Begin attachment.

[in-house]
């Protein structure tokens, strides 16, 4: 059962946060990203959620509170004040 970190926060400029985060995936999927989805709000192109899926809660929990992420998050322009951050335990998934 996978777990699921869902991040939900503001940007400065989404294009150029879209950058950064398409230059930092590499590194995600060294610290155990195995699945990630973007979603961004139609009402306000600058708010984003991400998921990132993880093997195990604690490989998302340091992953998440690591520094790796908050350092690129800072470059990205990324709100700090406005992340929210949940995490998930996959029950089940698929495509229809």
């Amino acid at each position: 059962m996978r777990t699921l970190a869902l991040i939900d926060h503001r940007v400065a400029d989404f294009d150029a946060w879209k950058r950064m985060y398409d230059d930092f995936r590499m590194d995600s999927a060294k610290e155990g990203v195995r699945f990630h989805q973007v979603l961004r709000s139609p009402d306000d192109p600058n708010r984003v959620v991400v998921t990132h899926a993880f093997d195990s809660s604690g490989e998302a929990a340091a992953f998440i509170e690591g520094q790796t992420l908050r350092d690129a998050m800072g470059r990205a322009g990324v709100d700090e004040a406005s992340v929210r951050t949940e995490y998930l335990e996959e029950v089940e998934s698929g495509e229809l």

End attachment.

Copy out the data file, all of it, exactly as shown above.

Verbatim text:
[in-house]
């Protein structure tokens, strides 16, 4: 059962946060990203959620509170004040 970190926060400029985060995936999927989805709000192109899926809660929990992420998050322009951050335990998934 996978777990699921869902991040939900503001940007400065989404294009150029879209950058950064398409230059930092590499590194995600060294610290155990195995699945990630973007979603961004139609009402306000600058708010984003991400998921990132993880093997195990604690490989998302340091992953998440690591520094790796908050350092690129800072470059990205990324709100700090406005992340929210949940995490998930996959029950089940698929495509229809």
């Amino acid at each position: 059962m996978r777990t699921l970190a869902l991040i939900d926060h503001r940007v400065a400029d989404f294009d150029a946060w879209k950058r950064m985060y398409d230059d930092f995936r590499m590194d995600s999927a060294k610290e155990g990203v195995r699945f990630h989805q973007v979603l961004r709000s139609p009402d306000d192109p600058n708010r984003v959620v991400v998921t990132h899926a993880f093997d195990s809660s604690g490989e998302a929990a340091a992953f998440i509170e690591g520094q790796t992420l908050r350092d690129a998050m800072g470059r990205a322009g990324v709100d700090e004040a406005s992340v929210r951050t949940e995490y998930l335990e996959e029950v089940e998934s698929g495509e229809l």